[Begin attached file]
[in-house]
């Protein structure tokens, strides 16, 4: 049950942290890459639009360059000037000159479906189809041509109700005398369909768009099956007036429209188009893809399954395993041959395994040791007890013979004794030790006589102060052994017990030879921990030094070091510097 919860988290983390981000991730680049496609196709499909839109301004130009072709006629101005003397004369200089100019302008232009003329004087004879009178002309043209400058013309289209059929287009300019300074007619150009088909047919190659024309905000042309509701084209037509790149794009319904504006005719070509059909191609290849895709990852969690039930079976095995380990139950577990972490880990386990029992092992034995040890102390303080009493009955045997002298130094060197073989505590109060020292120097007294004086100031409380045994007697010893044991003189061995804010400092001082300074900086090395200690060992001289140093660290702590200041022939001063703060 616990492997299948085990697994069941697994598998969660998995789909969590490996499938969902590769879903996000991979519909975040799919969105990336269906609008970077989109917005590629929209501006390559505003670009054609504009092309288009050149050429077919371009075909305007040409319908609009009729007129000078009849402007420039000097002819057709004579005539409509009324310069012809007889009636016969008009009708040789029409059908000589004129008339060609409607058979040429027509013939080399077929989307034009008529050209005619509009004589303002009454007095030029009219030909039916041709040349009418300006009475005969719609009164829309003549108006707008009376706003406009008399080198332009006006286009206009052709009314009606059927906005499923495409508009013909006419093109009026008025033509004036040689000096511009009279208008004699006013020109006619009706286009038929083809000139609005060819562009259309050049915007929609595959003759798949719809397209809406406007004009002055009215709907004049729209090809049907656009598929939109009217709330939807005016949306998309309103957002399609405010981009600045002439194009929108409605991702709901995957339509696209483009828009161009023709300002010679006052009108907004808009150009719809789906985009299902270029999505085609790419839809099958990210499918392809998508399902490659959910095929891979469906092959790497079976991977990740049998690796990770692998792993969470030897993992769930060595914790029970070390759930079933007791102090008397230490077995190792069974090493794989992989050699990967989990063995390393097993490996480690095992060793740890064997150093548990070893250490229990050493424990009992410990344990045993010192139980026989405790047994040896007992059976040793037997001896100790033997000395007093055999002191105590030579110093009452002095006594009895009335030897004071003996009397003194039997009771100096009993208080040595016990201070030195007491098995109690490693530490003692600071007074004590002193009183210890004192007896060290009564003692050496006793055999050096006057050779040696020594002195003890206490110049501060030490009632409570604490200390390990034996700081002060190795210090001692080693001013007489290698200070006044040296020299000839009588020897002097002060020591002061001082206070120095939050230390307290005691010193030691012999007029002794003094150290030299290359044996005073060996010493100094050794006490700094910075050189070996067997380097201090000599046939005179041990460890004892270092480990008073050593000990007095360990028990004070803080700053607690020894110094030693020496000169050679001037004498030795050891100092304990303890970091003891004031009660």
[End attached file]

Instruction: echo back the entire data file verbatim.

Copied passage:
[in-house]
């Protein structure tokens, strides 16, 4: 049950942290890459639009360059000037000159479906189809041509109700005398369909768009099956007036429209188009893809399954395993041959395994040791007890013979004794030790006589102060052994017990030879921990030094070091510097 919860988290983390981000991730680049496609196709499909839109301004130009072709006629101005003397004369200089100019302008232009003329004087004879009178002309043209400058013309289209059929287009300019300074007619150009088909047919190659024309905000042309509701084209037509790149794009319904504006005719070509059909191609290849895709990852969690039930079976095995380990139950577990972490880990386990029992092992034995040890102390303080009493009955045997002298130094060197073989505590109060020292120097007294004086100031409380045994007697010893044991003189061995804010400092001082300074900086090395200690060992001289140093660290702590200041022939001063703060 616990492997299948085990697994069941697994598998969660998995789909969590490996499938969902590769879903996000991979519909975040799919969105990336269906609008970077989109917005590629929209501006390559505003670009054609504009092309288009050149050429077919371009075909305007040409319908609009009729007129000078009849402007420039000097002819057709004579005539409509009324310069012809007889009636016969008009009708040789029409059908000589004129008339060609409607058979040429027509013939080399077929989307034009008529050209005619509009004589303002009454007095030029009219030909039916041709040349009418300006009475005969719609009164829309003549108006707008009376706003406009008399080198332009006006286009206009052709009314009606059927906005499923495409508009013909006419093109009026008025033509004036040689000096511009009279208008004699006013020109006619009706286009038929083809000139609005060819562009259309050049915007929609595959003759798949719809397209809406406007004009002055009215709907004049729209090809049907656009598929939109009217709330939807005016949306998309309103957002399609405010981009600045002439194009929108409605991702709901995957339509696209483009828009161009023709300002010679006052009108907004808009150009719809789906985009299902270029999505085609790419839809099958990210499918392809998508399902490659959910095929891979469906092959790497079976991977990740049998690796990770692998792993969470030897993992769930060595914790029970070390759930079933007791102090008397230490077995190792069974090493794989992989050699990967989990063995390393097993490996480690095992060793740890064997150093548990070893250490229990050493424990009992410990344990045993010192139980026989405790047994040896007992059976040793037997001896100790033997000395007093055999002191105590030579110093009452002095006594009895009335030897004071003996009397003194039997009771100096009993208080040595016990201070030195007491098995109690490693530490003692600071007074004590002193009183210890004192007896060290009564003692050496006793055999050096006057050779040696020594002195003890206490110049501060030490009632409570604490200390390990034996700081002060190795210090001692080693001013007489290698200070006044040296020299000839009588020897002097002060020591002061001082206070120095939050230390307290005691010193030691012999007029002794003094150290030299290359044996005073060996010493100094050794006490700094910075050189070996067997380097201090000599046939005179041990460890004892270092480990008073050593000990007095360990028990004070803080700053607690020894110094030693020496000169050679001037004498030795050891100092304990303890970091003891004031009660």